Produce

How to Produce (Part 1)

The last article I wrote focused on the transition to producer-hood. After writing it, I received a ton of responses from musicians who couldn’t quite see the difference between the two. So today, I’m planning on clearing up some of the confusion.

Someone Who Plays an Instrument

When I talk about musicians, I’m talking about anyone who plays an instrument. Think back to when you first started honing your skills. When you were learning to play scales on a guitar, what was your main focus? I know when I first started the only thing I could think is “Am I even holding this thing the right way?” Then, as I got more comfortable my focus shifted. I started to pay attention to how hard I was pressing the strings. They needed to be held down all the way, or else I’d get fret buzz. Once I got my technique down for holding the frets and picking correctly, I could pick up the speed of the scales and really start grooving. The point is, the more I practiced, the more I could open my mind and see a bigger picture.

Becoming a Musician

When you’re playing alone, your focus is on yourself. So as you make the transition into playing with a band, now you start learning to play with 3 or 4 other guys. You learn to adapt, and you learn that you are not the main focus. You all need to contribute together in order to create something that blends well together. If the drummer wants to play a solo in the middle of every single verse, the only person who’s going to want him around is himself. So he’s stuck as a merely “a drummer”. Every other instrumentalist (including soloists) who can visualise a bigger idea is more of a “musician”.

Using your Musician Skills to Produce

Having an open mind allows you to progress smoothly into producing. It isn’t easy, because as a producer you must give up a ton of control. Some musicians are not comfortable giving up that control, and that’s completely fine. Different strokes for different folks. I prefer guiding others and helping them adapt their skills. (I think it’s the teacher instinct in me.) Using your skills as a musician who can see things from a broader perspective can help others in amazing ways.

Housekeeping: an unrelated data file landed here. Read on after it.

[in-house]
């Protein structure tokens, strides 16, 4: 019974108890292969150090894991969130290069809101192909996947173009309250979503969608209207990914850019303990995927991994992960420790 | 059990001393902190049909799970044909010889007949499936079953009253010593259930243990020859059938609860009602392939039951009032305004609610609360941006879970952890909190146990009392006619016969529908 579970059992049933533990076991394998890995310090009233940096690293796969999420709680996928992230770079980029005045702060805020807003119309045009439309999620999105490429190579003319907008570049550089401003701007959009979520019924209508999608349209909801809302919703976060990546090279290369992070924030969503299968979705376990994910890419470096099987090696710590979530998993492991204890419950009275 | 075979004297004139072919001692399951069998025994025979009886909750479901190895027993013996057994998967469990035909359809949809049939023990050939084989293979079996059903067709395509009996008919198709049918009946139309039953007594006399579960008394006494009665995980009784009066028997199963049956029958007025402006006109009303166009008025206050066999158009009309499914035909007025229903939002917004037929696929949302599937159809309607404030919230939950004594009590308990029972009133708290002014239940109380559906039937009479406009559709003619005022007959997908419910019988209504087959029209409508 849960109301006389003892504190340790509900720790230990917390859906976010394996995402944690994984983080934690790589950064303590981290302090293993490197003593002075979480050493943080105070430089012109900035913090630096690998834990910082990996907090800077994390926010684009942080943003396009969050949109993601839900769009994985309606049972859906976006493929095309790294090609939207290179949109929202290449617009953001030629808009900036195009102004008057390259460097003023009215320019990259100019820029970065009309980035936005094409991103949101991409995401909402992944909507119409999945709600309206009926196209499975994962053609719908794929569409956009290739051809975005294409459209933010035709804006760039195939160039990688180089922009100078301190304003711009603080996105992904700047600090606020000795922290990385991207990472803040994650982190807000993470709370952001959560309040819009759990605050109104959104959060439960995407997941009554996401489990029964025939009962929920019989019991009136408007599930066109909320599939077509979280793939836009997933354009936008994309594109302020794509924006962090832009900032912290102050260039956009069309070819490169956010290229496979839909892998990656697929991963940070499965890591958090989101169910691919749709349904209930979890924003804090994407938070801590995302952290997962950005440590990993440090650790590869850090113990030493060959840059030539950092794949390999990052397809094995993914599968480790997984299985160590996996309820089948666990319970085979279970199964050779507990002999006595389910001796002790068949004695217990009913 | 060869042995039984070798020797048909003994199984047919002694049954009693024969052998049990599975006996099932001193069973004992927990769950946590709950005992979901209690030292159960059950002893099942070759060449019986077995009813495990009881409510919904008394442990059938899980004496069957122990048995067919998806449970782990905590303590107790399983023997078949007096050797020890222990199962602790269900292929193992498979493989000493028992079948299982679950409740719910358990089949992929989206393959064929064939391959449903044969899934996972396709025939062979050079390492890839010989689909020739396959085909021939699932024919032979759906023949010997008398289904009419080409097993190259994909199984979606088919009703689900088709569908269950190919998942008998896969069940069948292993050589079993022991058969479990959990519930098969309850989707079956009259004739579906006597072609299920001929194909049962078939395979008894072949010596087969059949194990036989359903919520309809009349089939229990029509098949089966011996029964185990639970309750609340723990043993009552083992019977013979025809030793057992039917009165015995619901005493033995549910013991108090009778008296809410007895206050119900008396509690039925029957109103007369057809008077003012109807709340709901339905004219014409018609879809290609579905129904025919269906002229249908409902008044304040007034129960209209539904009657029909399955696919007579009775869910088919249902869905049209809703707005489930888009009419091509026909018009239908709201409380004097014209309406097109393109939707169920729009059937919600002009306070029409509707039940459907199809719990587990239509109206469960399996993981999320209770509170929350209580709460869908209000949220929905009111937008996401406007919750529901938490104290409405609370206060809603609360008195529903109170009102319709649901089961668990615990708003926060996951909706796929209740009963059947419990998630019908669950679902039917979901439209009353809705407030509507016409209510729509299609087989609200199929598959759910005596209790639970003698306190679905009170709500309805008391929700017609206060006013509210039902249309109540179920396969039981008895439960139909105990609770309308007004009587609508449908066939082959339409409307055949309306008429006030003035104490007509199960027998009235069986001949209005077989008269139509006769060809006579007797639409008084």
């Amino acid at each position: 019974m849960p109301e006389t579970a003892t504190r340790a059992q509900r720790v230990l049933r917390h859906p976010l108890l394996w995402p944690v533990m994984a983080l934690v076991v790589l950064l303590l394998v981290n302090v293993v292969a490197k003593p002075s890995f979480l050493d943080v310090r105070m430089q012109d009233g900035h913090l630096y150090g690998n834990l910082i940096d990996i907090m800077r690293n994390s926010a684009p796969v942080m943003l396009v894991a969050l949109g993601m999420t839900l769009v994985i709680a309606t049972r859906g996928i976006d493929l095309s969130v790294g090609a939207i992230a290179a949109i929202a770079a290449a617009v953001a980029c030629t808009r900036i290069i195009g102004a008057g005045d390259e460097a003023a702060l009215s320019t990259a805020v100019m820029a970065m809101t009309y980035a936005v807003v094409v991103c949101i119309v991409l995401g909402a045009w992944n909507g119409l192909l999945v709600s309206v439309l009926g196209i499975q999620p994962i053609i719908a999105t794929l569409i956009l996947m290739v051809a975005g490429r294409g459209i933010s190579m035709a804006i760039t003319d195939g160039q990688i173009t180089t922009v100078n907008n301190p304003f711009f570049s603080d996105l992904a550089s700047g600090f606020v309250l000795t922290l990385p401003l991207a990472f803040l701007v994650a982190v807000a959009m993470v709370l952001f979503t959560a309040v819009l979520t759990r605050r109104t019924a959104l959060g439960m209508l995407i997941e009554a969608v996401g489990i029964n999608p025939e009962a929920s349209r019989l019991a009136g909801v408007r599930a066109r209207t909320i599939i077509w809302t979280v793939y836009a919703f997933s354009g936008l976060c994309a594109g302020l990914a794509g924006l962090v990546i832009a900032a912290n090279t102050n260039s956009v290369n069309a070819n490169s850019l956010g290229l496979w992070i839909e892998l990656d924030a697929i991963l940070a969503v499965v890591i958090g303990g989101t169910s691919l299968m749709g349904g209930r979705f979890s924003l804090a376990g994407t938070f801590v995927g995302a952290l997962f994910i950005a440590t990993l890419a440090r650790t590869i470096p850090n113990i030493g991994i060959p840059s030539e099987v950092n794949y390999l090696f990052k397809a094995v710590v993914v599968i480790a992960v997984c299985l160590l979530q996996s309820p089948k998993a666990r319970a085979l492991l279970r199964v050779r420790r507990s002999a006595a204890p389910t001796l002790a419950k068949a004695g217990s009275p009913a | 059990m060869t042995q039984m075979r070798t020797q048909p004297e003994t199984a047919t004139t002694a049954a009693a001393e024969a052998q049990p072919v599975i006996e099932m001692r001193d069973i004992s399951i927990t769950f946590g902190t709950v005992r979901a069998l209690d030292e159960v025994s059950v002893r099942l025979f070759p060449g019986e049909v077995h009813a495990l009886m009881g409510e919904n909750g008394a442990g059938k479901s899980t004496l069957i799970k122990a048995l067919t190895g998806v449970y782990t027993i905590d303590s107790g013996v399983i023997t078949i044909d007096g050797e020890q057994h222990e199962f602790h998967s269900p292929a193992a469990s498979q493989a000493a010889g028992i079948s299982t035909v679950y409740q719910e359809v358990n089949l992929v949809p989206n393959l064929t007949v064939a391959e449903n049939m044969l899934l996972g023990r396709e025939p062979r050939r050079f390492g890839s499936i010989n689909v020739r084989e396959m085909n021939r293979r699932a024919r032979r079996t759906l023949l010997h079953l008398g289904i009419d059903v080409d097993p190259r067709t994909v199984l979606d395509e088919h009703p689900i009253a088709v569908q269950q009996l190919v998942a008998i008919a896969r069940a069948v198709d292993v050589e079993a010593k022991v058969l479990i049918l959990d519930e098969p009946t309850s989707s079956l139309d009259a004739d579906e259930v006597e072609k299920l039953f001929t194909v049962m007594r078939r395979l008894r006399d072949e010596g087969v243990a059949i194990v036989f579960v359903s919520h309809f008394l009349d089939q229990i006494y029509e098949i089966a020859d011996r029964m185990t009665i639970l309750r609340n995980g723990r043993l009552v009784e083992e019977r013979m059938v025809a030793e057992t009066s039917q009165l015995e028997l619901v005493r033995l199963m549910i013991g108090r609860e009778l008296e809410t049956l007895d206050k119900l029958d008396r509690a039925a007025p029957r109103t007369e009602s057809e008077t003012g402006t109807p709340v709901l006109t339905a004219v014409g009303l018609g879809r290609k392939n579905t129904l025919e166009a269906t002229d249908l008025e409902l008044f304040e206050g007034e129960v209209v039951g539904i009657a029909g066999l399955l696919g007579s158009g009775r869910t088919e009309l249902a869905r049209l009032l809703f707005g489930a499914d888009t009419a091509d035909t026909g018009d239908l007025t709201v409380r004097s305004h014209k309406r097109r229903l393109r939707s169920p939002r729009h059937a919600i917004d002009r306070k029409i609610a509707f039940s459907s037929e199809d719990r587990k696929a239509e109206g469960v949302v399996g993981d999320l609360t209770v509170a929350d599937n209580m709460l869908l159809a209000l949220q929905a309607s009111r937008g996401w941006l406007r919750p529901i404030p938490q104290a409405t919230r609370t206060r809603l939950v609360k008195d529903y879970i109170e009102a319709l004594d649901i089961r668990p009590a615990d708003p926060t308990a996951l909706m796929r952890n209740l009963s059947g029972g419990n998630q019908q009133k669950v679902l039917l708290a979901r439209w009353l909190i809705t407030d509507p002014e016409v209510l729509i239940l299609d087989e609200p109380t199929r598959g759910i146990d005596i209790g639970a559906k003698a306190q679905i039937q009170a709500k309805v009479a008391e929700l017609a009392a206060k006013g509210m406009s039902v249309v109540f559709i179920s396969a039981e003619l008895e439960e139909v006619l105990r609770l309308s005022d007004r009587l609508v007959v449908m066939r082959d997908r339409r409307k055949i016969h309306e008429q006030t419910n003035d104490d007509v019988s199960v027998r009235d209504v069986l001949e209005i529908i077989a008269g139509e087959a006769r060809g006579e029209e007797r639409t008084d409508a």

Play to the Strengths of Others

One of my favorite things about producing is the talent of the artists I work with. I’m not a drummer. I don’t have an amazing voice. I can’t shred like Slash. But I’m a A+ player when it comes to the basics. So if I’m working with an artist who has an amazing voice, and I hear a beautiful melody in my head, you can rest assured I’m going to share that melody with her. Before she even sings it I’ll have full confidence that she’s going to absolutely kill it. When we have confidence in ourselves and our abilities, and we combine our tenacity with the pure talent of others, the possibilities are awesome.

Think of it like making a movie. The producer is the visionary, the actors are the talent, the crew get the job done, and the writers make it all possible. Find your skills and run with them. Find your passion and follow it. I love producing. I love helping others. And it still allows me to be a creative musician. I’m going to build off this idea in my next series (which will go into exactly what producers are listening for before they even start recording each instrument), so please be on the look out. And as always, thanks for reading. Peace and rock on.

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